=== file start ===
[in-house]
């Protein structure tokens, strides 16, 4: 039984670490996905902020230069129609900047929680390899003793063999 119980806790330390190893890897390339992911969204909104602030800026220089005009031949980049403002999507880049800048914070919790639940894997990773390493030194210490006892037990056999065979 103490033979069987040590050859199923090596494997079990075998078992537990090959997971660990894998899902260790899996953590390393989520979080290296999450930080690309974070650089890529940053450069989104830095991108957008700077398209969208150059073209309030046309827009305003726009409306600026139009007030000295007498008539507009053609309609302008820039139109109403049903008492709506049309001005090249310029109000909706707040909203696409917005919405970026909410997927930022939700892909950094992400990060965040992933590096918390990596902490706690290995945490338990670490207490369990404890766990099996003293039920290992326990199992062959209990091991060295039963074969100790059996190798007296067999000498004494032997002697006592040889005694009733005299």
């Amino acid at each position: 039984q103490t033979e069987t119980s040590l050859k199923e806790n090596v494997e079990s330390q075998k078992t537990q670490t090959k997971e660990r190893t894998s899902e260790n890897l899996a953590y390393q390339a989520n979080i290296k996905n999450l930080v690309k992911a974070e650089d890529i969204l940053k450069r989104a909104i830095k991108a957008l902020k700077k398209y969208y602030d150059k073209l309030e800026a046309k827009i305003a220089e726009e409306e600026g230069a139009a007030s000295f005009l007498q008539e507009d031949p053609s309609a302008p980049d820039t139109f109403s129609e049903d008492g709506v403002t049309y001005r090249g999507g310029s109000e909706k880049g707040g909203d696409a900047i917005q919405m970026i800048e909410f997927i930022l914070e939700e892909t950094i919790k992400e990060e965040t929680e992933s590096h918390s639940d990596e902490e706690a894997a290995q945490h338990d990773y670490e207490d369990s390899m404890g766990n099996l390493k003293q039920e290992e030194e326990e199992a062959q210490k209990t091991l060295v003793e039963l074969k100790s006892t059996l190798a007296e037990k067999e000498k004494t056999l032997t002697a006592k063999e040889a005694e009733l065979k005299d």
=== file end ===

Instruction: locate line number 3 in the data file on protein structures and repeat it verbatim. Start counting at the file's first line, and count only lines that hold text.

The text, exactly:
């Amino acid at each position: 039984q103490t033979e069987t119980s040590l050859k199923e806790n090596v494997e079990s330390q075998k078992t537990q670490t090959k997971e660990r190893t894998s899902e260790n890897l899996a953590y390393q390339a989520n979080i290296k996905n999450l930080v690309k992911a974070e650089d890529i969204l940053k450069r989104a909104i830095k991108a957008l902020k700077k398209y969208y602030d150059k073209l309030e800026a046309k827009i305003a220089e726009e409306e600026g230069a139009a007030s000295f005009l007498q008539e507009d031949p053609s309609a302008p980049d820039t139109f109403s129609e049903d008492g709506v403002t049309y001005r090249g999507g310029s109000e909706k880049g707040g909203d696409a900047i917005q919405m970026i800048e909410f997927i930022l914070e939700e892909t950094i919790k992400e990060e965040t929680e992933s590096h918390s639940d990596e902490e706690a894997a290995q945490h338990d990773y670490e207490d369990s390899m404890g766990n099996l390493k003293q039920e290992e030194e326990e199992a062959q210490k209990t091991l060295v003793e039963l074969k100790s006892t059996l190798a007296e037990k067999e000498k004494t056999l032997t002697a006592k063999e040889a005694e009733l065979k005299d």